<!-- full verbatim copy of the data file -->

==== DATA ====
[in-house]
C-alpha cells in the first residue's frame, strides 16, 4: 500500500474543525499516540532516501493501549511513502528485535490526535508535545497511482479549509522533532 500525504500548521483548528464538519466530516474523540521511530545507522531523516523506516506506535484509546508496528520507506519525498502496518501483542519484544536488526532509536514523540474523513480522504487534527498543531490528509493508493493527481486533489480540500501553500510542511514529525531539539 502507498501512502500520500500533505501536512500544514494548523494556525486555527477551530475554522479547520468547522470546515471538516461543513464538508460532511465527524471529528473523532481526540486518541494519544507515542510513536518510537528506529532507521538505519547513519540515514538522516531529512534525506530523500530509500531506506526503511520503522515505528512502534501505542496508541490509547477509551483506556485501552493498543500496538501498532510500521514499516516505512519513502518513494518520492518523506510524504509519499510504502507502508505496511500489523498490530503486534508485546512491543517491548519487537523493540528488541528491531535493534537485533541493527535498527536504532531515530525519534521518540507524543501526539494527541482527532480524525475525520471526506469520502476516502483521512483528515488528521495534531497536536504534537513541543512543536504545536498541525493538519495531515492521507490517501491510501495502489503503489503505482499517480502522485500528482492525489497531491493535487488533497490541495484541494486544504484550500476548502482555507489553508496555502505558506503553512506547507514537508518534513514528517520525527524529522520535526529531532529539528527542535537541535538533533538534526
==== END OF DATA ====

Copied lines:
[in-house]
C-alpha cells in the first residue's frame, strides 16, 4: 500500500474543525499516540532516501493501549511513502528485535490526535508535545497511482479549509522533532 500525504500548521483548528464538519466530516474523540521511530545507522531523516523506516506506535484509546508496528520507506519525498502496518501483542519484544536488526532509536514523540474523513480522504487534527498543531490528509493508493493527481486533489480540500501553500510542511514529525531539539 502507498501512502500520500500533505501536512500544514494548523494556525486555527477551530475554522479547520468547522470546515471538516461543513464538508460532511465527524471529528473523532481526540486518541494519544507515542510513536518510537528506529532507521538505519547513519540515514538522516531529512534525506530523500530509500531506506526503511520503522515505528512502534501505542496508541490509547477509551483506556485501552493498543500496538501498532510500521514499516516505512519513502518513494518520492518523506510524504509519499510504502507502508505496511500489523498490530503486534508485546512491543517491548519487537523493540528488541528491531535493534537485533541493527535498527536504532531515530525519534521518540507524543501526539494527541482527532480524525475525520471526506469520502476516502483521512483528515488528521495534531497536536504534537513541543512543536504545536498541525493538519495531515492521507490517501491510501495502489503503489503505482499517480502522485500528482492525489497531491493535487488533497490541495484541494486544504484550500476548502482555507489553508496555502505558506503553512506547507514537508518534513514528517520525527524529522520535526529531532529539528527542535537541535538533533538534526